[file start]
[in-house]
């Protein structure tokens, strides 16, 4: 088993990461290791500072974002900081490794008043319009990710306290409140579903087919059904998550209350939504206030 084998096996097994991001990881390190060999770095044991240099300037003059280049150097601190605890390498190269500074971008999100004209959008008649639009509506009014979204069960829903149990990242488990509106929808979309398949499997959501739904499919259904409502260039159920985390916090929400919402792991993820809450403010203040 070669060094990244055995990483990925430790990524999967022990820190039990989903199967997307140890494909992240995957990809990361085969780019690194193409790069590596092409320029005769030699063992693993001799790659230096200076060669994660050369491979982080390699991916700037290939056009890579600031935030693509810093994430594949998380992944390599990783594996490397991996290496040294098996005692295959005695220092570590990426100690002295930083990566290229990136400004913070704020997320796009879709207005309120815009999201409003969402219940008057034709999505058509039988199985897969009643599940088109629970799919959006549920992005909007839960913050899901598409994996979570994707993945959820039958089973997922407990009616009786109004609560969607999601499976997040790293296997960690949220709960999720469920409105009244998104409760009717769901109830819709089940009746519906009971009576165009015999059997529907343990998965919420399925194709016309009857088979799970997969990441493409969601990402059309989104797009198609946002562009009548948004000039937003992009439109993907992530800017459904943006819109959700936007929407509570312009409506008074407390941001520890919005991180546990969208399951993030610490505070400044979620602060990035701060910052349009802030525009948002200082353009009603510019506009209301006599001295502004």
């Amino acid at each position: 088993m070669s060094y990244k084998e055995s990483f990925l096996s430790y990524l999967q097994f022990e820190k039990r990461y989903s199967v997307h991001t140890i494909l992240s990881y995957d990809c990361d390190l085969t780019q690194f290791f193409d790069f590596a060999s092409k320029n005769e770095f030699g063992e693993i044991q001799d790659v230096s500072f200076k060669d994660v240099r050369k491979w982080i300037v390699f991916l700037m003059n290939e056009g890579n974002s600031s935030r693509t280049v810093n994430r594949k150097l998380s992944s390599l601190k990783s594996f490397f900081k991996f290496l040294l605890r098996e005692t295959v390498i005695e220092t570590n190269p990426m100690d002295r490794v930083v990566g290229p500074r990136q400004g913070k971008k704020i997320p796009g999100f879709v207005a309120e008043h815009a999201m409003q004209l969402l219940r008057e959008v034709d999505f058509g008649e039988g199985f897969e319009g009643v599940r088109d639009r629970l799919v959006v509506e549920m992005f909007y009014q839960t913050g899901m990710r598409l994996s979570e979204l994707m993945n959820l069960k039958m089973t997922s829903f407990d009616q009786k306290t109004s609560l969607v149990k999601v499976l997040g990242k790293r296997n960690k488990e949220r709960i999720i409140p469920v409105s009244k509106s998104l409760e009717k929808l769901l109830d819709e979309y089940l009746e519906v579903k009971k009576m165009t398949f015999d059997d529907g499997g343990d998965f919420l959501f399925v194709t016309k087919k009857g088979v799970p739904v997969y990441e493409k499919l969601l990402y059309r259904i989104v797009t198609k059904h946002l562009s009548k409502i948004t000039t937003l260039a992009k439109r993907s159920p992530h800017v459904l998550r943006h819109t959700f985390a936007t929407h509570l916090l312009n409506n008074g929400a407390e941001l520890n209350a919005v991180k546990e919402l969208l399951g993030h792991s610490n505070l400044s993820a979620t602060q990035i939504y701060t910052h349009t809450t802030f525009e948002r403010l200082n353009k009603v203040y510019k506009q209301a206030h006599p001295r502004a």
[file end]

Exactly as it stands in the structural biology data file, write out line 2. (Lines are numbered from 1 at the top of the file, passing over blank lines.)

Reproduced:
């Protein structure tokens, strides 16, 4: 088993990461290791500072974002900081490794008043319009990710306290409140579903087919059904998550209350939504206030 084998096996097994991001990881390190060999770095044991240099300037003059280049150097601190605890390498190269500074971008999100004209959008008649639009509506009014979204069960829903149990990242488990509106929808979309398949499997959501739904499919259904409502260039159920985390916090929400919402792991993820809450403010203040 070669060094990244055995990483990925430790990524999967022990820190039990989903199967997307140890494909992240995957990809990361085969780019690194193409790069590596092409320029005769030699063992693993001799790659230096200076060669994660050369491979982080390699991916700037290939056009890579600031935030693509810093994430594949998380992944390599990783594996490397991996290496040294098996005692295959005695220092570590990426100690002295930083990566290229990136400004913070704020997320796009879709207005309120815009999201409003969402219940008057034709999505058509039988199985897969009643599940088109629970799919959006549920992005909007839960913050899901598409994996979570994707993945959820039958089973997922407990009616009786109004609560969607999601499976997040790293296997960690949220709960999720469920409105009244998104409760009717769901109830819709089940009746519906009971009576165009015999059997529907343990998965919420399925194709016309009857088979799970997969990441493409969601990402059309989104797009198609946002562009009548948004000039937003992009439109993907992530800017459904943006819109959700936007929407509570312009409506008074407390941001520890919005991180546990969208399951993030610490505070400044979620602060990035701060910052349009802030525009948002200082353009009603510019506009209301006599001295502004």